EL PASO, Texas (KTSM) – Whether you are a lifelong El Pasoan, a transplant or a visitor to the Sun City, you might be surprised to know that you are just minutes away from one of the world’s largest urban wilderness areas.

What? Where?

Well, it’s Franklin Mountains State Park — almost like a familiar old friend that we sometimes forget about or take for granted.

At nearly 27,000 acres, Franklin Mountains State Park is surrounded on three sides by the City of El Paso and the fourth by the state line with New Mexico.

The Tom Mays Unit of the park is what most people think of. It is easily accessible off Interstate 10 and Transmountain from West El Paso.

It features a new visitors center and interpretive center. It also has some of the park’s most popular hiking and biking trails and offers camping and picnicking sites.

“People can come out and just enjoy the space, getting away from the city, away from the hustle and bustle a little bit,” said Lydia Pagel, interpretive ranger for the park.

“It really feels like you are out in the middle of nowhere, even though you might only be 15 minutes away from your house,” she said.

If it’s been a while since you have been to the park, its visitors center opened in July 2020 in the middle of the pandemic.

“We are really excited to have it and we are still learning all of the things we can do with it,” Pagel said.

The visitors center complex includes a stage and a campfire area. Next Saturday, May 13, the park will have a special “s’mores” program from 2 to 4 p.m. at the visitors center. With your park admission, you will be able to make their own s’mores, a tasty tradition for people who grew up camping with their families.

The s’more event is part of the Texas State Park system’s centennial celebration and is just one of the events that Franklin Mountains SP will be doing this year, Pagel said.

As a protected wilderness area, Franklin Mountains offers 150 miles of hiking and biking trails. Some trails are also suitable for riding horses, Pagel said.

The Tom Mays Unit also offers camping and picnicking, with 5 undeveloped sites for RVs (no hookups).

What you can’t do in the park is hunt, shoot guns or drive your vehicle off-road, Pagel said.

The Tom Mays Unit contains one of park’s most popular and iconic hikes, the 1.2-mile loop to Aztec Cave. It can be quite steep and sometimes slippery but leads to a spectacular view and a natural rock shelter.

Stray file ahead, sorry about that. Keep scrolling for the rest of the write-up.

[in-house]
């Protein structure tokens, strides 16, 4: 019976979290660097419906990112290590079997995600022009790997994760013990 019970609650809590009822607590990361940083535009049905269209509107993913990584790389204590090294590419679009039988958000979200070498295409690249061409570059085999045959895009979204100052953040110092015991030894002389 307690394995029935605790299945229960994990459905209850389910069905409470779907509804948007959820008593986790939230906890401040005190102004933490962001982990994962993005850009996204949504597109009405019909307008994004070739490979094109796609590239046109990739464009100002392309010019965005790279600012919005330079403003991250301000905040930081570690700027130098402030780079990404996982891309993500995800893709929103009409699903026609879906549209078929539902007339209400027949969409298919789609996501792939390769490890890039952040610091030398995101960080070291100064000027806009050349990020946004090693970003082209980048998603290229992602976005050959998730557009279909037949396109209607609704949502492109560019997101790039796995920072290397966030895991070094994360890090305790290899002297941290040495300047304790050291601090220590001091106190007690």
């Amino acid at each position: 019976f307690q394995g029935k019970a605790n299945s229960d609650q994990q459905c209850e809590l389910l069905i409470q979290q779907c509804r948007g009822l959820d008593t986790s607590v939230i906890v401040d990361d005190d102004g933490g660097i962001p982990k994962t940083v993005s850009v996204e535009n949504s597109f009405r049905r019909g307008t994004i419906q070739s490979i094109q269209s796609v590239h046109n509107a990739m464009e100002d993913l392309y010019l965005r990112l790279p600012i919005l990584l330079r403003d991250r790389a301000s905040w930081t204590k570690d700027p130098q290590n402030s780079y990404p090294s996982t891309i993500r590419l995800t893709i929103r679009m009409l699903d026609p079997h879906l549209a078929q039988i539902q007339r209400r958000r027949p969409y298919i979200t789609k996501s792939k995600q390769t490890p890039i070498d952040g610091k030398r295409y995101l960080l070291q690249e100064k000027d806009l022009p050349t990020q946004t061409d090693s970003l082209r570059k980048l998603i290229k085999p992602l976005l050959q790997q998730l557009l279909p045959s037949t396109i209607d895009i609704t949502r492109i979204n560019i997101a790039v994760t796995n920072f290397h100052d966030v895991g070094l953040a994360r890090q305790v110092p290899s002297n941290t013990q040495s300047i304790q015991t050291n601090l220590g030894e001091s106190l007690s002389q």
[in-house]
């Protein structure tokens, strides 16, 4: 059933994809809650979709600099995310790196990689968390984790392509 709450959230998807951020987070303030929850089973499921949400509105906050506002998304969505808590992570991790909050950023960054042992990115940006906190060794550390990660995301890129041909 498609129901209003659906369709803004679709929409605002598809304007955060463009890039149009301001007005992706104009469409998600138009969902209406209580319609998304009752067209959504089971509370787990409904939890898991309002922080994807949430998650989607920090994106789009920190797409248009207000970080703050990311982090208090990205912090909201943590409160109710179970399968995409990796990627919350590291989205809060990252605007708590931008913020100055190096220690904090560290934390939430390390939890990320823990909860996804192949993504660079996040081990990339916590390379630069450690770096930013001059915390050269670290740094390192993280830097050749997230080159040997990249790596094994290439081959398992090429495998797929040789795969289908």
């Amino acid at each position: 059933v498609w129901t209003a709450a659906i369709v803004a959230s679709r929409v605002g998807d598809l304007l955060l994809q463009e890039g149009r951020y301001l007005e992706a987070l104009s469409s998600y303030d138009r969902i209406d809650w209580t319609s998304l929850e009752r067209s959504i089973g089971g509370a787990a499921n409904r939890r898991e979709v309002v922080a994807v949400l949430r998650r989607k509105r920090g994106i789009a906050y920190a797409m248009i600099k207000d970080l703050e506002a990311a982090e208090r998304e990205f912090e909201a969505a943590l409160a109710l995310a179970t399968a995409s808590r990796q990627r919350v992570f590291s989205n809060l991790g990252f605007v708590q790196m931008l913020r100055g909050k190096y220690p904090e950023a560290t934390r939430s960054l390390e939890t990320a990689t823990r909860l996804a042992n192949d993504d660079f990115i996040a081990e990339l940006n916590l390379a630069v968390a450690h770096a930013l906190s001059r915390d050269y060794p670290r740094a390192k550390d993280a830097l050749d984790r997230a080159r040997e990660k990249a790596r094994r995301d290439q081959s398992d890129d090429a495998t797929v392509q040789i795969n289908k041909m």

In the future, the park is planning to create a new route up to the site that is less slippery, Pagel said.

If you are worried about the ascent, less challenging trails include the Agave Loop Trail and the Beginners Loop, both about 1.2 or 1.3 miles.

There is also a Nature Trail that is three-quarters of a mile, relatively flat and includes a bird blind for wildlife viewing.

Pagel says if you are considering coming out during the hotter spring and summer months, to come prepared – bring lots of water, wear a hat and wear sunscreen.

If you bring your dog, make sure to bring lots of water for your furry companion, too. Dogs have died at Franklin Mountains from the heat, Pagel said.

Planning a trip

Easiest Access: Tom Mays Unit off Interstate 10 and Transmountain

Fees: Day use is $5 per person age 13 and older; free for 12 and younger. Camping is $10 per night for a single site, plus $5 entrance fee for each person; $20 for a double site and $30 for a large group site.

Visitors center: Open 8 a.m. to 4 p.m. daily. Tom Mays section of park closes promptly at 5 p.m. You could end up with your vehicle locked in if you don’t leave on time.

Special summer hours for day use: 6:30 a.m. to 5 p.m. Friday, Saturday and Sunday in Tom Mays Unit. Dawn to dusk in rest of park. Make sure you buy your visitors permit in advance online if you are visiting before the visitors center opens or you can pay at a self-serve kiosk, often called an Iron Ranger.

Other areas of park: Day use fee still required. Use self-serve kiosks.

Information: visit https://tpwd.texas.gov/state-parks/franklin-mountains or call (915) 444-9121. To purchase your day permit online, go to texasstateparks.reserveamerica.com.

Photo exhibit

What: “The Land That Shaped Us: Stories at Texas State Parks.”

When: June 3-23.

Where: International Art Museum, 1211 Montana Ave.

Grand opening: 3 to 5 p.m. June 3.

Why: Celebrate 100 years of Texas State Parks by exploring this photo exhibit and sharing your own stories at state parks.